As a principal or Chief Compliance Officer’s (“CCO”) of a registered investment adviser ("RIA) firm, you should already know you’re expected to meet the cybersecurity standards outlined by the Securities and Exchange Commission (“SEC”). From our experience working with over 2,000 RIA firms, we understand that it is important to be informed of what regulators are looking for and how to develop a compliant cybersecurity program. Read on as we explore the cybersecurity topic of data loss prevention and some measures you can take to protect sensitive data.
The SEC defines Data Loss Prevention as “a strategy embraced and enforced by an organization to ensure that end users (employees, owners, vendors, etc.) do not send sensitive or critical information outside the corporate network.”
Regulators like the SEC will focus on your firm’s policies and procedures and the execution of security measures to prevent the loss of sensitive client and proprietary firm data. RIA firms will need to demonstrate how their security measures strengthen their ability to identify, monitor, and protect data at rest, in use, and in transit.
There are three components under the Data Loss Prevention umbrella:
- How does your RIA firm store, access, and transmit data?
As a best practice, take inventory of your firm’s data and note its digital storage location on the network or physical location in the office. Next, classify all pertinent data as public, private, or protected. Your firm should consider encryption to protect sensitive data if you do not already have this strategy in place.
Use the following questions to assess your cybersecurity program:
- In what quantities is data transferred? Is there ever a need to access and/or transmit client, or multiple client data, in bulk? Are these processes tightly controlled?
- In what fashion is data transferred and for what purposes? Are processes and policies in place to minimize all sensitive data transfers to “business critical” functions? Do all staff know what allowable transfer mechanisms are and what defined circumstances allow such transfers?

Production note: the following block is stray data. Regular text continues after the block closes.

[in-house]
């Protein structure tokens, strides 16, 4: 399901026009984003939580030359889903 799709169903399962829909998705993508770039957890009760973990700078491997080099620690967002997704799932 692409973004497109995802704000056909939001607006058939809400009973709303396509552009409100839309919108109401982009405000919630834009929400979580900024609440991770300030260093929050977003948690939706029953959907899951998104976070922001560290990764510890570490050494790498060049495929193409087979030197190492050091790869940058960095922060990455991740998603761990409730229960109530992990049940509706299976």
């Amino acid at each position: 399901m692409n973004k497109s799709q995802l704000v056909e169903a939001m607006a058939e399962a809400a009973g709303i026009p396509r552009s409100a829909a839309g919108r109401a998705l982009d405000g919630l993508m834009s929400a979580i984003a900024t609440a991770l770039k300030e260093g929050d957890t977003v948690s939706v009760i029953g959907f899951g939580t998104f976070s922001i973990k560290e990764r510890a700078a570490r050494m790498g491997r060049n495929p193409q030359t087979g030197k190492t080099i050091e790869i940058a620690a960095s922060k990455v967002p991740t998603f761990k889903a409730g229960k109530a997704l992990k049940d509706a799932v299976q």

- Is it possible to transfer the data to entities outside the firm and to whom, etc.? What processes are in place to “verify/authorize” outside recipients?
Regulators may be interested in whether your firm can monitor and verify who can access data, and whether that data can be moved or copied in unauthorized manners. Finally, have you trained your staff properly on what specific data is not to leave the company, or if it is okay to leave the company, under what conditions and methodologies only?
- What processes, procedures, and mechanisms are in place to identify and categorize, control and limit access to, and identify misuse of data?
Have your technology support team run reports to clearly define “who has access to what.” It is generally unacceptable to store data in a manner where everyone has “wide open” access to everything.
Regulatory examiners will be looking for evidence that your RIA firm has processes and procedures by which you identify and classify your data in all its forms, especially for Non-Public Information ("NPI") like social security numbers, account numbers, addresses, and phone numbers.
- Do you have an ongoing process or system to identify, address, and remediate known security issues within your network and computer systems?
You should demonstrate how your firm continuously monitors your system for potential vulnerabilities, and how you can “patch” known vulnerabilities until a long-term solution can be implemented. Patches are defined as software code fixes that repair vulnerabilities, such as broken functionality, add new functionality, or fixes security holes in software. Have your technology support team run reports on the “patching status” of all computers in your firm. You should strive to have all systems fully patched within no more than 30 to 45 days of patches being made public.
It's also important to note that data loss prevention is just one of seven areas of investment adviser cybersecurity focus most recently highlighted by the SEC. The seven areas highlighted by the SEC were:
- Governance and Risk Management
- Access Rights and Controls
- Data Loss Prevention
- Mobile Security
- Incident Response & Resiliency
- Vendor Management
- Training and Awareness